Rising violent crime

Print edition : October 19, 2007

At the funeral service for Rhys Jones, the British schoolboy who died after being shot on August 22. - PHIL NOBLE/REUTERS

The brutal policing of yesteryear can hardly produce results in these days of high ingenuity among criminals. The need of the hour is application of the mind.

At the funeral

TO continue from where I left off last fortnight, Madeleine, the three-year-old English girl missing from a holiday resort in Portugal since May, is yet to be traced. A few weeks ago there was a wrong tip-off that led investigators to a remote village in Morocco where a humble, semi-literate couple were baffled by a group of policemen suddenly descending on their home. The reason? Their child had been photographed by chance a few days earlier by a tourist. Because she bore a reasonable resemblance to Madeleine, there was a flurry of activity leading the police to the two Moroccan natives. It took no time to realise that there had been a mix-up. This was quite an anticlimax to the surge of reports that screamed that Madeleine had been found.

I was pleasantly surprised with the response to my own column from Dr. T.V. Dorairajan of Chennai, a former Director of Medical Services. According to the doctor, it will be possible to identify Madeleine through an obvious iris defect that she has in her right eye. His observation is based on a study of the picture of the girl that Frontline published.

Unfortunately, this welcome advice will prove useful only if and when Madeleine is located and there is doubt with regard to her identity. No clues are yet available. The earlier discovery of some DNA evidence in a car rented by her parents suggests, however, that Madeleine was subjected to some degree of violence and has been, in all probability, murdered. There is the equally distressing speculation that the childs body was dumped into the sea and will never be found.

Two other recent incidents highlight the gravity of violence on youth. The first is the gunning down of 11-year-old Rhys Jones of Liverpool (the United Kingdom) on August 22, an incident that has caused outrage in that country. The youngster, an ardent football fan, was shot at in a public car park while on his way back from football coaching. Investigation has still not been able to establish whether he was the actual target or whether he was just an unwitting victim in the crossfire between rival gangs. It is widely believed that there were many eyewitnesses, but none has come forward to give the details. One thing is reasonably clear: the aggressors were young boys. This, incidentally, is the unfortunate trend of the current spate of violence in many cities in England, especially London. Teenagers are killing teenagers and that too with firearms.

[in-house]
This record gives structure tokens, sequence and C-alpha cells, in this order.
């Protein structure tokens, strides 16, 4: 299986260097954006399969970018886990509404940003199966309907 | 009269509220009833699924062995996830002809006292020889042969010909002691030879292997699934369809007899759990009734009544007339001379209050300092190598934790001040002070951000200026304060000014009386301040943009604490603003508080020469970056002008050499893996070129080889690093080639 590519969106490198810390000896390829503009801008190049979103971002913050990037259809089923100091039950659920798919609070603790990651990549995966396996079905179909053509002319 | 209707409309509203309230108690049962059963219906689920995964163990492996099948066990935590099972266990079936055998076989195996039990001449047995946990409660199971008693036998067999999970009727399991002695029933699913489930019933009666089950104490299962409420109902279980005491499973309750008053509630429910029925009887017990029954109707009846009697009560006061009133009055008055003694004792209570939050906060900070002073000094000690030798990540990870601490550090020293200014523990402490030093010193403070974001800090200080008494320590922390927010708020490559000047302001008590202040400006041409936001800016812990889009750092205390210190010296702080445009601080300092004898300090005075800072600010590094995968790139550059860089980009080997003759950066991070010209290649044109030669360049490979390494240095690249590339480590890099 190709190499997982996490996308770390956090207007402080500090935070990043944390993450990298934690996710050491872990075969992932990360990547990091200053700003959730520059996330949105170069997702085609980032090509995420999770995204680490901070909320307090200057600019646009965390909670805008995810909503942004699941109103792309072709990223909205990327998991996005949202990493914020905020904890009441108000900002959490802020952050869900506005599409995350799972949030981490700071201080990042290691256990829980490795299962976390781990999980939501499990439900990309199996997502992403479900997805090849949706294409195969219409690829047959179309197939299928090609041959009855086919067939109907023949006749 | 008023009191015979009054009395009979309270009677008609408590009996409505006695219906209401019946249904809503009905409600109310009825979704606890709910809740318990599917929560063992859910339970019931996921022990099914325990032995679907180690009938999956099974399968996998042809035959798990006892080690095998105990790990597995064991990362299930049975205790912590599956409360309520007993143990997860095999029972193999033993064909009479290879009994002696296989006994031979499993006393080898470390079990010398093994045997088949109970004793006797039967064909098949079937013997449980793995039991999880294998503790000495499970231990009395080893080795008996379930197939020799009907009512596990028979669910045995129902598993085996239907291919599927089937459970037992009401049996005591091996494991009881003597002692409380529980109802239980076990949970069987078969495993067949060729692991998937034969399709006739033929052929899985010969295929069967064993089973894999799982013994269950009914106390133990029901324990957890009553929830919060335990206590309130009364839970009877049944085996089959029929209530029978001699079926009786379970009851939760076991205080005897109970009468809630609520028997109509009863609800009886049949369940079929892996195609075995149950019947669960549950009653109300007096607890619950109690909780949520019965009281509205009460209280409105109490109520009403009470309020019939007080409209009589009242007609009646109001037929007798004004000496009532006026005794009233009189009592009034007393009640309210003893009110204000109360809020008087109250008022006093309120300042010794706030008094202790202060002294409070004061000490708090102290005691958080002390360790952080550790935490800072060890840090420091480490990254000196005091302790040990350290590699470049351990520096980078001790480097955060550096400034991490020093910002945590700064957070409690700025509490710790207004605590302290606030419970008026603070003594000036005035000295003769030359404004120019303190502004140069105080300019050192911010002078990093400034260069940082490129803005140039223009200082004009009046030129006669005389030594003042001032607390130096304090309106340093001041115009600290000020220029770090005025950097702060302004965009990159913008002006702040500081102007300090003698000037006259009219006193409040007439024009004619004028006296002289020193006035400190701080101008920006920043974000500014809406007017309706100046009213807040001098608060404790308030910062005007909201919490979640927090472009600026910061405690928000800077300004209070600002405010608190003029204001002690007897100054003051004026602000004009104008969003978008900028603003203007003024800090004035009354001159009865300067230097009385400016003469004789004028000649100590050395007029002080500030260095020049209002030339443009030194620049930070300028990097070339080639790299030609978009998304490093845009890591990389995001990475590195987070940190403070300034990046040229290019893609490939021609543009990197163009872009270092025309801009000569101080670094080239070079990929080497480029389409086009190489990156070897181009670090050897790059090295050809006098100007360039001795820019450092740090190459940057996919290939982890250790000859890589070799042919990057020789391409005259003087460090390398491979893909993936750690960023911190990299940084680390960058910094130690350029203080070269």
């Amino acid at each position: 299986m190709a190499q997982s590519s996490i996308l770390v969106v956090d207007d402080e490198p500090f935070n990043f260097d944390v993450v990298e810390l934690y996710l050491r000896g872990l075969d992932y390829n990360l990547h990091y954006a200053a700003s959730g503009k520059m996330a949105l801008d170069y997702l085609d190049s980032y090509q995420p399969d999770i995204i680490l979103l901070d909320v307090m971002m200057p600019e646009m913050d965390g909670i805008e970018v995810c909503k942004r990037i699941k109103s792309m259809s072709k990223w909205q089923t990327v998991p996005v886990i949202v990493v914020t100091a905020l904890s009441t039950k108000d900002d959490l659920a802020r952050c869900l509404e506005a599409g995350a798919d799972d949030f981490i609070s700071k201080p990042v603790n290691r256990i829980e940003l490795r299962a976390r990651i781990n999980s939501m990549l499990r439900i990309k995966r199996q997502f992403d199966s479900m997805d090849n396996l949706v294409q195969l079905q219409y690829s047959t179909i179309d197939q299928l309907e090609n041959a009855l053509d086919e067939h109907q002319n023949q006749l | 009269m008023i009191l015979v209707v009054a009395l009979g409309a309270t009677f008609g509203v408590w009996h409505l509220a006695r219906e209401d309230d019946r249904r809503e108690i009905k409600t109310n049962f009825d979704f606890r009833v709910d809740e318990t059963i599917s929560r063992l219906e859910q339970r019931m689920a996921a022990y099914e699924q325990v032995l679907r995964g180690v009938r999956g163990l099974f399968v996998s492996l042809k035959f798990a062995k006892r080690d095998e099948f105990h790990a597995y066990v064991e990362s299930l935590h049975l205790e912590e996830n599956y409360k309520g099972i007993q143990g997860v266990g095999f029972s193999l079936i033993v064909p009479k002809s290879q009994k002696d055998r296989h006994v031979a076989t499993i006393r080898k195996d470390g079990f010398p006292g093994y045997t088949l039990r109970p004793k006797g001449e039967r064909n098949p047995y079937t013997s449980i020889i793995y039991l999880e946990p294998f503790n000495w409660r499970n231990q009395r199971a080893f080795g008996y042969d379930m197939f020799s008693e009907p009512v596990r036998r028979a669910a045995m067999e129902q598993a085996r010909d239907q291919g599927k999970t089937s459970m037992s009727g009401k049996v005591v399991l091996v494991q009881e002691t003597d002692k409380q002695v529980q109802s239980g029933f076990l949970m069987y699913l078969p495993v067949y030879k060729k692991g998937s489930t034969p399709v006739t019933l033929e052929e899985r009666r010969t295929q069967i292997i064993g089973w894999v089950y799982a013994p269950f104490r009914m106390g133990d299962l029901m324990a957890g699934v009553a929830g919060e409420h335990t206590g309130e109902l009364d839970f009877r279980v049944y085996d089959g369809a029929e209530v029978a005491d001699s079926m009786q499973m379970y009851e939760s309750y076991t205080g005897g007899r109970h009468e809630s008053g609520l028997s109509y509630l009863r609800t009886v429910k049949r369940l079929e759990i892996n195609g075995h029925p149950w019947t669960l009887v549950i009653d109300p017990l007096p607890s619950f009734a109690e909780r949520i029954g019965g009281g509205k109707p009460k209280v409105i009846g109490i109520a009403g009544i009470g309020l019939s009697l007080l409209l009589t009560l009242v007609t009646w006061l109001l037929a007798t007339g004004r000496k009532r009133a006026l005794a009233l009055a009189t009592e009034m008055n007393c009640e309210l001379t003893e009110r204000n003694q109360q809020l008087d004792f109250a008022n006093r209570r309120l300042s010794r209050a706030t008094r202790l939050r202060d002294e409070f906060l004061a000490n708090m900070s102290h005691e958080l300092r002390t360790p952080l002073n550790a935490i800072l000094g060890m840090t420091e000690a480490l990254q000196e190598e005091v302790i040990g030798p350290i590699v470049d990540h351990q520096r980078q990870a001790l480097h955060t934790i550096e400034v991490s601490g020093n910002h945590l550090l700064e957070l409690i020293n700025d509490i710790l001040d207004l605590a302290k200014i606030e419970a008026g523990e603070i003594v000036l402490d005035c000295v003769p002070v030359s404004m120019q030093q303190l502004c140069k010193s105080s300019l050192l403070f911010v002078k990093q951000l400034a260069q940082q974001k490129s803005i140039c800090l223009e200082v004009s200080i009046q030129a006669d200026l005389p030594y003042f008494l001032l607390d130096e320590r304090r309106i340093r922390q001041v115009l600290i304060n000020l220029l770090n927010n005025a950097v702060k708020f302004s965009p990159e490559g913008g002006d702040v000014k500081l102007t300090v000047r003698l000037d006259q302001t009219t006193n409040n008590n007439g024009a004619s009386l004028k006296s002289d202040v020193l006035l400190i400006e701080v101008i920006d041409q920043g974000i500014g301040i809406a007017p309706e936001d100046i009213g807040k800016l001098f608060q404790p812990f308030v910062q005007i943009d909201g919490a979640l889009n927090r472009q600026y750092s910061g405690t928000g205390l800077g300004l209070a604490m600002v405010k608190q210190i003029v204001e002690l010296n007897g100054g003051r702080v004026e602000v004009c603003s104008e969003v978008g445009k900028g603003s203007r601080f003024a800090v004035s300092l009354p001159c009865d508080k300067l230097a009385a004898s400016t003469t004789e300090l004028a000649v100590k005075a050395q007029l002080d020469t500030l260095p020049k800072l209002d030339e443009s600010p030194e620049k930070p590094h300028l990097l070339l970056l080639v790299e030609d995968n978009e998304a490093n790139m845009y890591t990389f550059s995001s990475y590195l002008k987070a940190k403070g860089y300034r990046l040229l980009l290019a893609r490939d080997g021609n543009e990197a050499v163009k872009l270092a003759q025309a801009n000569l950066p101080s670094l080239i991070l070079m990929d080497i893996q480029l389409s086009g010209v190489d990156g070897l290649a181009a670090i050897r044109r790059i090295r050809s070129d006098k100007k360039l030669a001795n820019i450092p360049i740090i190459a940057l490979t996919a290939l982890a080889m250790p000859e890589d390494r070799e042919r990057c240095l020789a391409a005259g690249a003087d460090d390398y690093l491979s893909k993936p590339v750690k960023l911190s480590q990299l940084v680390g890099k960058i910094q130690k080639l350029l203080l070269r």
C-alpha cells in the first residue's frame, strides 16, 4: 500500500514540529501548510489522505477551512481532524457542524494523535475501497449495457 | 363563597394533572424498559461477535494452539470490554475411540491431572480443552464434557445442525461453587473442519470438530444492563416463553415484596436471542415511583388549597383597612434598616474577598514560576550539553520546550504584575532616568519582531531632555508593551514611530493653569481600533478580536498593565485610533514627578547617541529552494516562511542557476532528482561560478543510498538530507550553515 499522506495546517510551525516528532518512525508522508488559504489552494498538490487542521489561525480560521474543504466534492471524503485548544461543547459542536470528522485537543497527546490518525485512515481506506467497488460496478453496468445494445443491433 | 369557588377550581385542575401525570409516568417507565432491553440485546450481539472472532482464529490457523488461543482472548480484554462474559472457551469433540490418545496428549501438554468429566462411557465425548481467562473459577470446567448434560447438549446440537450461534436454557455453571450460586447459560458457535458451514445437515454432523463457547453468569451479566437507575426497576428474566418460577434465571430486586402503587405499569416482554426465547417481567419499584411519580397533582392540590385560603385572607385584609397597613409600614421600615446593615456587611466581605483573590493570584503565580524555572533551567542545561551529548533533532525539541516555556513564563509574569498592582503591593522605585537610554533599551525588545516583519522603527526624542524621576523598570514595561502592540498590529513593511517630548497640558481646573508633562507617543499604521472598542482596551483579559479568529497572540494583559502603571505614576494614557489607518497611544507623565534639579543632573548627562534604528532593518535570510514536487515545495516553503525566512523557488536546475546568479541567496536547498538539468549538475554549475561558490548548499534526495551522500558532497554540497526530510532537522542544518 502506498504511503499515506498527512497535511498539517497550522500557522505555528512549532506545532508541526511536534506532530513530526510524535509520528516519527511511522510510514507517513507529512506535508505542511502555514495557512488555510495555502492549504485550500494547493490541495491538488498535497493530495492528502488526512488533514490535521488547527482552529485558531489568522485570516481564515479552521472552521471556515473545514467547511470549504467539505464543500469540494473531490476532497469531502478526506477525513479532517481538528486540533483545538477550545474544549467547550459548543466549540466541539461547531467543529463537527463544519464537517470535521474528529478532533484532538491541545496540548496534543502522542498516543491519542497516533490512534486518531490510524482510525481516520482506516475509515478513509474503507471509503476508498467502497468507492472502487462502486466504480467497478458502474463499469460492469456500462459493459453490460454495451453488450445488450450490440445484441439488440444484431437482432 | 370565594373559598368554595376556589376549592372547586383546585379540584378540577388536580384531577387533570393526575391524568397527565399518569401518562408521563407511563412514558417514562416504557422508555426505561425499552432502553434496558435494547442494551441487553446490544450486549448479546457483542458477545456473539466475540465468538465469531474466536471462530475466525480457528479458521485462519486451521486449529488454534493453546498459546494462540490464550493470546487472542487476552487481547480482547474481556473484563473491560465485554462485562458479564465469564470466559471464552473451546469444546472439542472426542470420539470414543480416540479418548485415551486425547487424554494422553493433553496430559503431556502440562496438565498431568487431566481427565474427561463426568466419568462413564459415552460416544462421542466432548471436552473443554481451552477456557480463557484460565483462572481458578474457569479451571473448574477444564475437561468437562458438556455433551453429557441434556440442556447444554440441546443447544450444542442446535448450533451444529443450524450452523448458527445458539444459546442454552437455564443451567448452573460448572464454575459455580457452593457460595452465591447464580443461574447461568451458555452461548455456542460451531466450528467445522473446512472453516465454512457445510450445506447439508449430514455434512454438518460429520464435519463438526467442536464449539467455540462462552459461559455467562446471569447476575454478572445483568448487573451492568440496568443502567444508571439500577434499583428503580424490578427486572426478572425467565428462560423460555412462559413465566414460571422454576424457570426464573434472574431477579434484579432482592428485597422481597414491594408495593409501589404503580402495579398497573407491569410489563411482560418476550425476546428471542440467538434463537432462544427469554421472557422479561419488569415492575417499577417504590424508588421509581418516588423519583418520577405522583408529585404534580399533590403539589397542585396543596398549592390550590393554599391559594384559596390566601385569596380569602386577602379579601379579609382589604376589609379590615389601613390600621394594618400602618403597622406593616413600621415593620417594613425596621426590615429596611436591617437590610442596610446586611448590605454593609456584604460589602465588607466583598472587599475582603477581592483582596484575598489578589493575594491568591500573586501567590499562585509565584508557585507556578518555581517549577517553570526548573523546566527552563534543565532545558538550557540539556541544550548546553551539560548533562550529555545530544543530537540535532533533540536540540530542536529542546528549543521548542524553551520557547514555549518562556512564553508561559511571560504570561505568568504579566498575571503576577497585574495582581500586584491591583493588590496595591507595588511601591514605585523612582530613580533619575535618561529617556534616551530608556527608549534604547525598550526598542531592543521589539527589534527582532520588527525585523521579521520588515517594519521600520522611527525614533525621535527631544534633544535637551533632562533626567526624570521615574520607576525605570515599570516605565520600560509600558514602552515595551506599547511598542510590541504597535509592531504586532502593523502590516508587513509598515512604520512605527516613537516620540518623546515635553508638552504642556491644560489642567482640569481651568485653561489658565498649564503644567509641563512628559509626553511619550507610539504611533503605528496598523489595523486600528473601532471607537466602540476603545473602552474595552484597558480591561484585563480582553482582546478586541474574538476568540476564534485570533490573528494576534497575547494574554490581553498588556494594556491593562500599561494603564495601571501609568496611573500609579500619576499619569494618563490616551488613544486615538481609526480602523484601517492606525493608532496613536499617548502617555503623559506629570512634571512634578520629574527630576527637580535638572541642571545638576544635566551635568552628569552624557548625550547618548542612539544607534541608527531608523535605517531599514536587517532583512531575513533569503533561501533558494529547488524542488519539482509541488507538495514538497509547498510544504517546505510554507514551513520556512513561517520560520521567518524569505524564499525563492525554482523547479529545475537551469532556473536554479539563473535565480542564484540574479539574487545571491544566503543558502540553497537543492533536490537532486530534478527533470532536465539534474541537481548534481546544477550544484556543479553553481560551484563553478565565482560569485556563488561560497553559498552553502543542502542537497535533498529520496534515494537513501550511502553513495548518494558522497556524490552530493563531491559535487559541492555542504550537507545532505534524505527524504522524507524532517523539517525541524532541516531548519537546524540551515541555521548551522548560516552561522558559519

The violence has confounded policymakers and policemen alike in the country. It has of course spawned many theories, some plausible and some fanciful. A breakdown of the family, growing alcoholism, the influence of the macho football culture, and the laxity of the criminal justice system are a few theories cited to explain the spurt in youth deviance.

These are not new characteristics of English society. In my view, more than these, the violence depicted in movies and television programmes is the greatest contributory factor to inducing youth to behave the way they do now in England and elsewhere. A majority of governments across the globe are supine and permissive, and few of them are seen to be exercised about delinquency promoted by the celluloid medium. Both celluloid sex and violent behaviour seem eminently acceptable to large sections of the ruling classes in most countries as long as these do not adversely affect their fortunes.

Closer home, the circumstances leading to the recent death of Mohammed Rizwan in Kolkata raise more than a suspicion that he was brutally done away with by his enemies. The body of the 22-year-old graphics designer was found near a railway track in suburban Kolkata. Persons closely related to his Hindu wife are being questioned. There is the information, still to be established conclusively, that before his death he had been intimidated by two local policemen. The impression is that Rizwan paid the penalty for tying the knot with a girl whose family was opposed to an inter-religious marriage.

Madeleine, Rhys and Rizwan may not have anything in common except that their lives were brutally cut short for no fault of theirs. The three incidents may also not be uncommon in some parts of the world. My point in bringing them to focus is that together they highlight the pattern of horrendous violence that stalks us at present, irrespective of which part of the globe we may be living in.